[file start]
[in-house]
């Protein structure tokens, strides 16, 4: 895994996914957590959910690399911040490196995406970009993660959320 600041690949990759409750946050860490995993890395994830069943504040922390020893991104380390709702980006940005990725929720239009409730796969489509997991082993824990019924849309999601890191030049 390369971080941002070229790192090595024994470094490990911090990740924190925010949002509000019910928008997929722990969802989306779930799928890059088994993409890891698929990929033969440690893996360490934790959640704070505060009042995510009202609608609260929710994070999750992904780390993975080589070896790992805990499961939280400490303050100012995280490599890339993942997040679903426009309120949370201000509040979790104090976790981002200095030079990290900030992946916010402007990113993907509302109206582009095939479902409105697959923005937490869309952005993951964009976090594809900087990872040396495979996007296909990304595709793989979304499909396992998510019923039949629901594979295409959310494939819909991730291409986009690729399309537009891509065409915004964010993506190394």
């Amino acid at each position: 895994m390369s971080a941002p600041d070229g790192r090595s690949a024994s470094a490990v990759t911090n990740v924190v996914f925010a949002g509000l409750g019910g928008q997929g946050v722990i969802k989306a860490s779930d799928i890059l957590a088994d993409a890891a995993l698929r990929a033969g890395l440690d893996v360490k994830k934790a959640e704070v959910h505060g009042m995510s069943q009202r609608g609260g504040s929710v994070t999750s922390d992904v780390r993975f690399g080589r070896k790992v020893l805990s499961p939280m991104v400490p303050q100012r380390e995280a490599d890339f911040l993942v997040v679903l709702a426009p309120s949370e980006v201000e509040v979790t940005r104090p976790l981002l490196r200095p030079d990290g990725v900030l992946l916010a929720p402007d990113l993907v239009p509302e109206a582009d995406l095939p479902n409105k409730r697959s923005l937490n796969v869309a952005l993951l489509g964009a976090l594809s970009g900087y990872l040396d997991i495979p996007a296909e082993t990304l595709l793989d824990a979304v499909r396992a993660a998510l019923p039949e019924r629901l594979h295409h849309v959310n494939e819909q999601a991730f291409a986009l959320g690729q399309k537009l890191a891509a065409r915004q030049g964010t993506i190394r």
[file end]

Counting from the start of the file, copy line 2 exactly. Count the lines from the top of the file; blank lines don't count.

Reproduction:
């Protein structure tokens, strides 16, 4: 895994996914957590959910690399911040490196995406970009993660959320 600041690949990759409750946050860490995993890395994830069943504040922390020893991104380390709702980006940005990725929720239009409730796969489509997991082993824990019924849309999601890191030049 390369971080941002070229790192090595024994470094490990911090990740924190925010949002509000019910928008997929722990969802989306779930799928890059088994993409890891698929990929033969440690893996360490934790959640704070505060009042995510009202609608609260929710994070999750992904780390993975080589070896790992805990499961939280400490303050100012995280490599890339993942997040679903426009309120949370201000509040979790104090976790981002200095030079990290900030992946916010402007990113993907509302109206582009095939479902409105697959923005937490869309952005993951964009976090594809900087990872040396495979996007296909990304595709793989979304499909396992998510019923039949629901594979295409959310494939819909991730291409986009690729399309537009891509065409915004964010993506190394």